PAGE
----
Flaget, by the grace of God, functioned as an instrument of divine glory.

May you, O reader, do the same in your context.

KENNETH RANDOLPH TAYLOR

APRIL 28, 2021 COMMON ERA

THE FEAST OF JAROSLAV VAJDA, U.S. LUTHERAN MINISTER, HYMN TRANSLATOR, AND HYMN WRITER

THE FEAST OF SAINT JOZEF CEBULA, ROMAN CATHOLIC PRIEST AND MARTYR, 1941

THE FEAST OF SAINT PAMPHILIUS OF SULMONA, ROMAN CATHOLIC BISHOP OF ALMSGIVER

THE FEAST OF SAINT PETER CHANEL, PROTOMARTYR OF OCEANIA, 1841

THE FEAST OF WILLIAM STRINGFELLOW, EPISCOPAL ATTORNEY, THEOLOGIAN, AND SOCIAL ACTIVIST

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Almighty God, whose will it is to be glorified in your saints,

and who raised up your servant Benedict Joseph Flaget to be a light in the world:

Shine, we pray, in our hearts, that we also in our generation may show forth your praise,

who called us out of darkness into your marvelous light;

through Jesus Christ our Lord, who lives and reigns with

you and the Holy Spirit, one God, now and for ever.  Amen.

Isaiah 49:1-6

Psalm 98 or 98:1-4

Acts 17:22-31

Matthew 28:16-20

–Adapted from Holy Women, Holy Men:  Celebrating the Saints (2010), 717

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Feast of Andreas Peter Berggreen (November 10)   Leave a comment

Above:  Andreas Peter Berggreen

Image in the Public Domain

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ANDREAS PETER BERGGREEN (MARCH 2, 1801-NOVEMBER 9, 1880)

Danish Lutheran Musicologist, Organist, Music Educator, and Composer

Also known as Andreas Peter Berggren and Anton Peter Berggreen

Andreas Peter Berggreen comes to this, A Great Cloud of Witnesses:  An Ecumenical Calendar of Saints’ Days and Holy Days, via The Methodist Hymnal (1966).  That source lists his name as Anton Peter Berggreen.  This post relies primarily on various hymnal companion volumes.

Berggreen, born in Copenhagen, Denmark, on March 2, 1801, had a predicament familiar to many people.  His parents wanted him to become an attorney, but he did not.  No, our saint’s passion was for music.  Berggreen’s parents forced him to study law at the University of Copenhagen, but he studied music, too.  His teachers of music included composer Christoph Ernest Friedrich (C.E.F.) Weyse (1774-1842).  Berggreen, once free to decide what to do, pursued a career in music, not law.

Above:  Trinitatis Church, Copenhagen, Denmark

Image Source = Google Earth

Berggreen composed songs, operas, cantatas, and incidental music in the 1820s and 1830s.  Most of those compositions have fallen into obscurity.  He had more success as a musicologist and a music educator.  Fourteen volumes (1834-1876) of songs for use in schools, as well as Folksange og Melodier (1842-1871)–all eleven volumes of it–contributed to Berggreen’s fame.  And the Danish Lutheran Church’s Melodier til Salmebog (1853) contained some of our saint’s hymn tunes.  Berggeen, the organist at Trinitatis Church, Copenhagen (1838-1880), started teaching at the Metropolitan School, Copenhagen, in 1843.  To thoe duties he added those of the Song Inspector (Superintendent) for public schools in Copenhagen in 1859.  Furthermore, Berggreen organized the musical associations for members of the working class.  And he taught composer Niels Gade (1817-1890).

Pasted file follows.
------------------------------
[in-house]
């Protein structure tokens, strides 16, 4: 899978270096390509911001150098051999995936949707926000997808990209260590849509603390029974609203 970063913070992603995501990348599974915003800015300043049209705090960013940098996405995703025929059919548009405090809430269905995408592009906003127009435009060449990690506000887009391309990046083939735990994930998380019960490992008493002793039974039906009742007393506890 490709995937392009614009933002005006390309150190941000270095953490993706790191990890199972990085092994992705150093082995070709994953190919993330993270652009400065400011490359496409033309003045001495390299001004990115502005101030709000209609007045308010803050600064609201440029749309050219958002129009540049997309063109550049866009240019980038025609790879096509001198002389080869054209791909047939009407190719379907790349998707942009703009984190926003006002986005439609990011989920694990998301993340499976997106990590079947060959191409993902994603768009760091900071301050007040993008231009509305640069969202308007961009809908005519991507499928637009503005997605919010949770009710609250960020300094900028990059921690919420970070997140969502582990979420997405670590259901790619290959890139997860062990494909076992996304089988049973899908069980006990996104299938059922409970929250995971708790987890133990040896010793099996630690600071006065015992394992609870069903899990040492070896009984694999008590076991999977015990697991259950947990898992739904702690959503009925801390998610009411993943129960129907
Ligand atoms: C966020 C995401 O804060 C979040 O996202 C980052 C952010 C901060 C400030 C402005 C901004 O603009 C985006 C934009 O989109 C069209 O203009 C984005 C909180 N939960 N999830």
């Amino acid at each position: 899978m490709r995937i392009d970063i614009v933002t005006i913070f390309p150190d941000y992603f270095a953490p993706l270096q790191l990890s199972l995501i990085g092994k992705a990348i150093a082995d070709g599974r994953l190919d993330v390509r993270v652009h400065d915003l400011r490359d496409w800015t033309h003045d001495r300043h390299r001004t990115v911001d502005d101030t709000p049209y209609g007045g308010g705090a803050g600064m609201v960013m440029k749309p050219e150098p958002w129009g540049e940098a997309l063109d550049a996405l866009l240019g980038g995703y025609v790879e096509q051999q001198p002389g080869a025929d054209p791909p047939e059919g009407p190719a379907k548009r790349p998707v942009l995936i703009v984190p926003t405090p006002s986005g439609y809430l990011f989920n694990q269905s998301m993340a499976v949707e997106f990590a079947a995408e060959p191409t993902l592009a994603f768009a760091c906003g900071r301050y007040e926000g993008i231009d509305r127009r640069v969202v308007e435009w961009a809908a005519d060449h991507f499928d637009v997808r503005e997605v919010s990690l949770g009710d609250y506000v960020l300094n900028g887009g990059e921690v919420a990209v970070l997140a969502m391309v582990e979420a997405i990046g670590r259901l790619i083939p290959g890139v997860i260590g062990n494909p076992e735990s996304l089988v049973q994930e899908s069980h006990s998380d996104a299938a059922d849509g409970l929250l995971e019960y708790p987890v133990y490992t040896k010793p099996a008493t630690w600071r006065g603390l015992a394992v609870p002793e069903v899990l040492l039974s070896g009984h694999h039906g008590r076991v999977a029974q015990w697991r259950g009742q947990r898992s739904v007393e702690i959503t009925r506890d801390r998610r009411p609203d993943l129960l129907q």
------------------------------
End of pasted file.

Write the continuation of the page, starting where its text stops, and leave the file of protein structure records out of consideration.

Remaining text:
The hymn tunes Berggreen composed included:

  1. ALDRIG ER JEG UDEN VAADE;
  2. AMEN, JESUS HAN SKAL RAADE;
  3. AMEN, SJUNGE HVARJE TUNGA (a.k.a. DANA);
  4. BERGGREEN;
  5. MILLARD;
  6. SALVATOR;
  7. UNDERBAR EN SJÄRNA BLID; and
  8. VITA.

Berggreen, aged 79 years, died in Copenhagen on November 9, 1880.

KENNETH RANDOLPH TAYLOR

APRIL 27, 2021 COMMON ERA

THE FEAST OF GEORGE WASHINGTON DOANE, EPISCOPAL BISHOP OF NEW JERSEY; AND HIS SON, WILLIAM CROSWELL DOANE, EPISCOPAL BISHOP OF ALBANY; HYMN WRITERS

THE FEAST OF SAINTS ANTONY AND THEODOSIUS OF KIEV, FOUNDERS OF RUSSIAN ORTHODOX MONASTICISM; SAINT BARLAAM OF KIEV, RUSSIAN ORTHODOX ABBOT; AND SAINT STEPHEN OF KIEV, RUSSIAN ORTHODOX ABBOT AND BISHOP

THE FEAST OF CHRISTINA ROSSETTI, ANGLICAN POET AND RELIGIOUS WRITER

THE FEAST OF SAINTS REMACLUS OF MAASTRICHT, THEODORE OF MAASTRICT, LAMBERT OF MAASTRICHT, HUBERT OF MAASTRICHT AND LIEGE, AND FLORIBERT OF LIEGE, ROMAN CATHOLIC BISHOPS; SAINT LANDRADA OF MUNSTERBILSEN, ROMAN CATHOLIC ABBESS; AND SAINTS OTGER OF UTRECHT, PLECHELM OF GUELDERLAND, AND WIRO, ROMAN CATHOLIC MISSIONARIES

THE FEAST OF SAINT ZITA OF TUSCANY, WORKER OF CHARITY

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Almighty God, beautiful in majesty, majestic in holiness:

You have shown us the splendor of creation

in the work of your servant Andreas Peter Berggreen.

Teach us to drive from the world the ugliness of chaos and disorder,

that our eyes may not be blind to your glory,

and that at length everyone may know the inexhaustible riches

of your new creation in Jesus Christ our Lord.  Amen.

Isaiah 28:5-6 or Hosea 14:5-8 or 2 Chronicles 20:20-21

Psalm 96

Philippians 4:8-9 or Ephesians 5:18b-20

Matthew 13:44-52

–Adapted from the Lutheran Book of Worship (1978), 38

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Feast of Levi and Catherine Coffin (October 27)   Leave a comment

Above:  The Coffin House, Fountain City, Indiana

Image in the Public Domain

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LEVI COFFIN, JR. (OCTOBER 28, 1798-SEPTEMBER 16, 1877)

U.S. Quaker Abolitionist and “President of the Underground Railroad”